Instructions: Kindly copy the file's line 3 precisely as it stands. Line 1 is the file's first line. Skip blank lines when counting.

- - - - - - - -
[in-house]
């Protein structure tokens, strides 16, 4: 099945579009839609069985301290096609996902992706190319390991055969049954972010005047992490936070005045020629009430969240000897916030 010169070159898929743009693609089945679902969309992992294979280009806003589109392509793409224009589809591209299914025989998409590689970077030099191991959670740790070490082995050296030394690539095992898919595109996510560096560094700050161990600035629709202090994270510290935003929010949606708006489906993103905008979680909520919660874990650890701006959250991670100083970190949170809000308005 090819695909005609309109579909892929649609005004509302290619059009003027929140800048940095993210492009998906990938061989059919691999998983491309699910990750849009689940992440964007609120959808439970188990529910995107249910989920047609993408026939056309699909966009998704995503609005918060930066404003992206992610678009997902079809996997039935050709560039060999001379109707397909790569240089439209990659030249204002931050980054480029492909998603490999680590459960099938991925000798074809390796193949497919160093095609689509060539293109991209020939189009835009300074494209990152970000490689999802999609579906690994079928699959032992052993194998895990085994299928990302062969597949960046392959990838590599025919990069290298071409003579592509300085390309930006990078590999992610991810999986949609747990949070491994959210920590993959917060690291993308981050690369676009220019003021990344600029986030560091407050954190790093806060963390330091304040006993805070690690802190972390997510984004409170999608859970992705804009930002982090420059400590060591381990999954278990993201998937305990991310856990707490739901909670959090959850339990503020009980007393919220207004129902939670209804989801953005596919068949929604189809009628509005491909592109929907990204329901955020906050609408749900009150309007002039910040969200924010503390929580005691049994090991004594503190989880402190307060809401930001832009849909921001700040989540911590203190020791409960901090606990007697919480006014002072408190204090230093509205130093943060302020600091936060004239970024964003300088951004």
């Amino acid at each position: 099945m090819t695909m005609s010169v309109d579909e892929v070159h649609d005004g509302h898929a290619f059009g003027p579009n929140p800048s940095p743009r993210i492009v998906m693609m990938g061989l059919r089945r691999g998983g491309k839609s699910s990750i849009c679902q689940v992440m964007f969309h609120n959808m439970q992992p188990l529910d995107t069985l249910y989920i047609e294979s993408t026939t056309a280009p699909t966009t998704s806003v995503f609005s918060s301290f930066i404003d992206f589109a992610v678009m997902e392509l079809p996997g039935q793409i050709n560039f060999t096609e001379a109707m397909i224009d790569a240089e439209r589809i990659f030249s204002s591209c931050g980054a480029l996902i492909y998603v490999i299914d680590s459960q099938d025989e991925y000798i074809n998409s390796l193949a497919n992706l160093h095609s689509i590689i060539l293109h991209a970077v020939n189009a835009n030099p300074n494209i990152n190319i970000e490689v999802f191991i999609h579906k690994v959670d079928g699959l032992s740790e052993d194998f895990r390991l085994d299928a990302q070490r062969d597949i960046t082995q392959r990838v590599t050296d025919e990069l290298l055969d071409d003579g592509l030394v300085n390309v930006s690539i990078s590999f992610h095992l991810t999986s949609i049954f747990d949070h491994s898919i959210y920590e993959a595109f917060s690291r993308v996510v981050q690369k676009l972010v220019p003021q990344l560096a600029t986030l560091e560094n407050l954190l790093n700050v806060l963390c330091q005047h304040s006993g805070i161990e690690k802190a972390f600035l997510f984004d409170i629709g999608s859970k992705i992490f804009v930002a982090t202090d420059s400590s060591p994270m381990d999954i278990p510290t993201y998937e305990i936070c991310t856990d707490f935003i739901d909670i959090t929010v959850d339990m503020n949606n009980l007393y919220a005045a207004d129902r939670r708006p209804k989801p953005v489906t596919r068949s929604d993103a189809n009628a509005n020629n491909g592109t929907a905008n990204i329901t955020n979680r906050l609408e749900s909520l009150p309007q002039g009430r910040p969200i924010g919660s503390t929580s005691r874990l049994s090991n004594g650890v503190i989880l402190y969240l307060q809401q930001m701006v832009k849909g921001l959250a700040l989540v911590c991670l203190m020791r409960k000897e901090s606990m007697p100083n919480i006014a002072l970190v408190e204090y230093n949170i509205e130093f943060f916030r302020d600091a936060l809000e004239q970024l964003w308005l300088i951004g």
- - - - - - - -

């Amino acid at each position: 099945m090819t695909m005609s010169v309109d579909e892929v070159h649609d005004g509302h898929a290619f059009g003027p579009n929140p800048s940095p743009r993210i492009v998906m693609m990938g061989l059919r089945r691999g998983g491309k839609s699910s990750i849009c679902q689940v992440m964007f969309h609120n959808m439970q992992p188990l529910d995107t069985l249910y989920i047609e294979s993408t026939t056309a280009p699909t966009t998704s806003v995503f609005s918060s301290f930066i404003d992206f589109a992610v678009m997902e392509l079809p996997g039935q793409i050709n560039f060999t096609e001379a109707m397909i224009d790569a240089e439209r589809i990659f030249s204002s591209c931050g980054a480029l996902i492909y998603v490999i299914d680590s459960q099938d025989e991925y000798i074809n998409s390796l193949a497919n992706l160093h095609s689509i590689i060539l293109h991209a970077v020939n189009a835009n030099p300074n494209i990152n190319i970000e490689v999802f191991i999609h579906k690994v959670d079928g699959l032992s740790e052993d194998f895990r390991l085994d299928a990302q070490r062969d597949i960046t082995q392959r990838v590599t050296d025919e990069l290298l055969d071409d003579g592509l030394v300085n390309v930006s690539i990078s590999f992610h095992l991810t999986s949609i049954f747990d949070h491994s898919i959210y920590e993959a595109f917060s690291r993308v996510v981050q690369k676009l972010v220019p003021q990344l560096a600029t986030l560091e560094n407050l954190l790093n700050v806060l963390c330091q005047h304040s006993g805070i161990e690690k802190a972390f600035l997510f984004d409170i629709g999608s859970k992705i992490f804009v930002a982090t202090d420059s400590s060591p994270m381990d999954i278990p510290t993201y998937e305990i936070c991310t856990d707490f935003i739901d909670i959090t929010v959850d339990m503020n949606n009980l007393y919220a005045a207004d129902r939670r708006p209804k989801p953005v489906t596919r068949s929604d993103a189809n009628a509005n020629n491909g592109t929907a905008n990204i329901t955020n979680r906050l609408e749900s909520l009150p309007q002039g009430r910040p969200i924010g919660s503390t929580s005691r874990l049994s090991n004594g650890v503190i989880l402190y969240l307060q809401q930001m701006v832009k849909g921001l959250a700040l989540v911590c991670l203190m020791r409960k000897e901090s606990m007697p100083n919480i006014a002072l970190v408190e204090y230093n949170i509205e130093f943060f916030r302020d600091a936060l809000e004239q970024l964003w308005l300088i951004g």